That is one trend as reported in Modern Healthcare. Being able to better managed health care spend across medical and pharmacy is one reason. In 2018 alone, about 76% of hospitals with over 600 beds operated a specialty pharmacy, in comparison to a little under half in 2016, according to American Society of Hospital Pharmacists. Growth in …

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How are ACOs trying to lower cost?

Accountable Care Organizations (ACOs) aim to use coordinated care to increase quality and lower cost. While everyone likes the sound of integrated care, it may be less clear how ACOs are aiming to achieve these goals. In a recent Health Affairs blog post, Micklos and co-authors review one study found that: …Next Gen ACO participants …

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Does the arrival of urgent care centers reduce the acuity of visits at nearby EDs?

Urgent care centers are on the rise. Back in 2013, there were only 6,100, but this number increased to 9,616 by late 2019 a 7.9% average annual increase. The rise of urgent care could have positive or negative impacts on overall health care spending. On the one hand, increased supply could lead to higher cost …

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The rise of the health systems

Health systems have been touted by some to be a cure to many of our health care systems ills by providing integrated, high quality care. Others claim that health systems are just a way for providers to big up prices through more bargaining power. Either way, it is not entirely clear to what extent health …

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A Haven No More

Haven was a high-profile effort whereby three industry titans–Amazon, Berkshire Hathaway and JP Morgan–created a joint venture with the hope of lower costs and improving quality. Today, Haven announced it is shutting down in February. What happened? I don’t know the answer, but below are a few possibilities. Scale. Although these are three large companies, …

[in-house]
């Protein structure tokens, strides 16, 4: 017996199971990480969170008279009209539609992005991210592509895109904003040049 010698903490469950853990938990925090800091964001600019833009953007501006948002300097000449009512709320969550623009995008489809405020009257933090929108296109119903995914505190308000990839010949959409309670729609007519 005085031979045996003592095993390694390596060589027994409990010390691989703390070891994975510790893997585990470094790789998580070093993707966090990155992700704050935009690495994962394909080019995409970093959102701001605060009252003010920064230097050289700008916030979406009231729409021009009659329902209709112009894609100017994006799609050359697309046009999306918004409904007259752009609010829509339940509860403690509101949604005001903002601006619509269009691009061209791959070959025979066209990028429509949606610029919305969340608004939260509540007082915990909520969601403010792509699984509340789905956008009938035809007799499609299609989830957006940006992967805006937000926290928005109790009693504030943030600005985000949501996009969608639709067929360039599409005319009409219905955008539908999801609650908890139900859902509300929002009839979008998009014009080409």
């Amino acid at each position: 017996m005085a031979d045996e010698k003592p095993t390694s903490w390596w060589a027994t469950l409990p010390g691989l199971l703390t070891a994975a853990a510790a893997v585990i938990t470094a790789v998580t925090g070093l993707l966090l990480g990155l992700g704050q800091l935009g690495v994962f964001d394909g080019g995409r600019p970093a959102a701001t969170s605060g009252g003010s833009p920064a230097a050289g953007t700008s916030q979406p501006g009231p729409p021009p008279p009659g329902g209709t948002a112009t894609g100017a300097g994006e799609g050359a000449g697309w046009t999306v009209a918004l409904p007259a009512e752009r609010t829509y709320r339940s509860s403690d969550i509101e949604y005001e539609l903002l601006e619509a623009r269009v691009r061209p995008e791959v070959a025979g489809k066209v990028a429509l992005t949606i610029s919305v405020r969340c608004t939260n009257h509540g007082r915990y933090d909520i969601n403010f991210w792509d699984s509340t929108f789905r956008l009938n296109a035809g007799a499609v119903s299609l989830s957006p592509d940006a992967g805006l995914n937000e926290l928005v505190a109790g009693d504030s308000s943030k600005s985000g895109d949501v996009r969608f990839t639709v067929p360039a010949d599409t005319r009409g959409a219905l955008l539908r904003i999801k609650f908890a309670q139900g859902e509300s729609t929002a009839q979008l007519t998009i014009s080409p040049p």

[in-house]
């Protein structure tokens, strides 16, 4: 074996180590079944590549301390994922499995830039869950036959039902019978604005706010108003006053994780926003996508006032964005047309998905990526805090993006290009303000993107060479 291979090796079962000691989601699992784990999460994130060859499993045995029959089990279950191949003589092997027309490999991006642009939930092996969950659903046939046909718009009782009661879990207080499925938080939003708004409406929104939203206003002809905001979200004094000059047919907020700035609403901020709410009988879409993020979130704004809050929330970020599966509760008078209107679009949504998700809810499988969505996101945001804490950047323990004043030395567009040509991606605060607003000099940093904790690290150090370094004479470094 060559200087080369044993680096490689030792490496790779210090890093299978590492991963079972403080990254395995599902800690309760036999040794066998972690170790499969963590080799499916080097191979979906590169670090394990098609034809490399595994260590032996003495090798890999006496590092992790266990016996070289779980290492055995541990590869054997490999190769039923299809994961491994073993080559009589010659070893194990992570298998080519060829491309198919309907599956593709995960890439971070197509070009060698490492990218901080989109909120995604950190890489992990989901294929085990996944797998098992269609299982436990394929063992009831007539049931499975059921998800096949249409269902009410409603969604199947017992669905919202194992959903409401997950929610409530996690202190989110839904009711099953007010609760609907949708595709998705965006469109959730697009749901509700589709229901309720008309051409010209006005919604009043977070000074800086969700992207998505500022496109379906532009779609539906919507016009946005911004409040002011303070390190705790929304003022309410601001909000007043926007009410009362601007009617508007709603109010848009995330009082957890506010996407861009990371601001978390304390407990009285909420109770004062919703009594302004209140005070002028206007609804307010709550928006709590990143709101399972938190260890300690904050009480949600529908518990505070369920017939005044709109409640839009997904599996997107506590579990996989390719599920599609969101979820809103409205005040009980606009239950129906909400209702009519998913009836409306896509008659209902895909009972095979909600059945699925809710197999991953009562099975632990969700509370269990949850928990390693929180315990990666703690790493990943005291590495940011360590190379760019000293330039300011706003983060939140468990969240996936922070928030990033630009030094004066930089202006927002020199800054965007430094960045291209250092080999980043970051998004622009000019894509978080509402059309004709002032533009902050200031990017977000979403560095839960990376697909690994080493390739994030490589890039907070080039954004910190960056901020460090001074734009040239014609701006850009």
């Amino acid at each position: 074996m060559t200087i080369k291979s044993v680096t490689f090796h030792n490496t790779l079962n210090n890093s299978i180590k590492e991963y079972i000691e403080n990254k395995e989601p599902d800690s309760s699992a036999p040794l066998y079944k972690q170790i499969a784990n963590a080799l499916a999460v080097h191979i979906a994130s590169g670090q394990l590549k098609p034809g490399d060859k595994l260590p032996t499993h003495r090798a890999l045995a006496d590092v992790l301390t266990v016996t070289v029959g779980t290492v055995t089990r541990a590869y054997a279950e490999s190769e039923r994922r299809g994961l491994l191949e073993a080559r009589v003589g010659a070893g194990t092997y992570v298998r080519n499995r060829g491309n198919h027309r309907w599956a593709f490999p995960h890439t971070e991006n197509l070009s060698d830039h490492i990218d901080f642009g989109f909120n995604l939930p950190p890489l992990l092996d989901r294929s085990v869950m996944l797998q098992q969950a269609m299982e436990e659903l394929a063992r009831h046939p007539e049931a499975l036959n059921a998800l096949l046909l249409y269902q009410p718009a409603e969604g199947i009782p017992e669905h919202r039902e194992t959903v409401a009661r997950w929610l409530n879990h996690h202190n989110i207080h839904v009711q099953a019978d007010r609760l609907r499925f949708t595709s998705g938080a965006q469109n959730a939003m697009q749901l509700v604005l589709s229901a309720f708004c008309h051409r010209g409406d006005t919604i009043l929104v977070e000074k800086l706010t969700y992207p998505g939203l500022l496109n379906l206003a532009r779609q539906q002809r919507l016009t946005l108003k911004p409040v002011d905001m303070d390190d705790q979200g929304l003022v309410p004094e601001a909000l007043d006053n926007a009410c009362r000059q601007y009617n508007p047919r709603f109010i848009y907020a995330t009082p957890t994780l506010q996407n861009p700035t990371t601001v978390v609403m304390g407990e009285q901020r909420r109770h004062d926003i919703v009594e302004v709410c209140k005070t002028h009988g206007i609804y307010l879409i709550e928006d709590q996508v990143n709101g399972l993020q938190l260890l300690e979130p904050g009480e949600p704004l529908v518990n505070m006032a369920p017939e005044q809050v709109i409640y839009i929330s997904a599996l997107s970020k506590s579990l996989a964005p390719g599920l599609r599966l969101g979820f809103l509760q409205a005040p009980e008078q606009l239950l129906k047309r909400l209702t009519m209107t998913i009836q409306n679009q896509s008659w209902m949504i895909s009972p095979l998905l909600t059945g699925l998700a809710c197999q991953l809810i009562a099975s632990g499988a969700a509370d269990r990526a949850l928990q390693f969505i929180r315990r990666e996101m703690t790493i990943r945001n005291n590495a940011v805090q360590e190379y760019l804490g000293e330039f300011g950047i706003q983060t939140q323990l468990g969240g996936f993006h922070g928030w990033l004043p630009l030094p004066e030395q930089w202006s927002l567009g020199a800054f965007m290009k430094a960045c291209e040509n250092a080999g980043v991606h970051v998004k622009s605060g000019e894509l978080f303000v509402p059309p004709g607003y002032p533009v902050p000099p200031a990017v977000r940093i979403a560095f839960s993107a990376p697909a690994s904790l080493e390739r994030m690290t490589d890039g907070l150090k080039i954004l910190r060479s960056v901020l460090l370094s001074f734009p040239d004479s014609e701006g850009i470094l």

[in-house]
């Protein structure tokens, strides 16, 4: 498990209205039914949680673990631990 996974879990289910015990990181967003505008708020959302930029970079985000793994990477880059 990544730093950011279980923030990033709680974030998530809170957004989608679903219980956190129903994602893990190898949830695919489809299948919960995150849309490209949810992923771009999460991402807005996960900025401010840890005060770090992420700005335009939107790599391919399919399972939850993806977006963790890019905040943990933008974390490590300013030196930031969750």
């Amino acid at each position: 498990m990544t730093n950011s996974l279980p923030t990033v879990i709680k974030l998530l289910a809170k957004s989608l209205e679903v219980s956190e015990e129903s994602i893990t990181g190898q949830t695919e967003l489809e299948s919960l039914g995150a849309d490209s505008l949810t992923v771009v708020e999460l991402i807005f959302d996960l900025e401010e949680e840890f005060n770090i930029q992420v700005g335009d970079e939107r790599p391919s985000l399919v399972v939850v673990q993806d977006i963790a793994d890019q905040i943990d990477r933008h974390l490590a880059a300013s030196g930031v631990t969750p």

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Private health care = higher quality

What is better: public or private health care systems? This is a difficult question to answer. If we compare the British against the US health care systems, they differ for a large number of reasons beyond just public vs. private. Additionally, one must specify what one means by public vs. private. Is this public vs. …

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Hospital CEO pay

How much are hospital CEOs getting paid? A paper by Mulligan et al. (2020) provides the answer: Between 2010 and 2015, mean hospital CEO compensation (in 2015 US$…) increased 7.8%, from approximately $639,000 to $689,000 (p = .05), and median compensation increased from $431,000 to $464,000. Not surprisingly, CEOs of larger hospitals systems get paid …

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On the promise and peril of health systems

Integrated delivery networks. IDNs. Accountable Care Organizations. ACOs. Systems of care. Health systems. Whatever you call them, many health policy experts claim that they are the best way for the U.S. health care system to deliver high quality care in a cost-effective manner. But is that really the case? A commentary by UCSD professor and …

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The Oncology Care Model is dead. Long Live the Oncology Care First Model.

The Oncology Care Model is slated to end soon. Specifically, the last set of six-month episodes would initiate no later than December 31, 2020 and thus all episodes will be completed in June 30, 2021. Nevertheless, CMS is proposing a successor to the Oncology Care Model called the Oncology Care First (OCF) Model. CMS describes …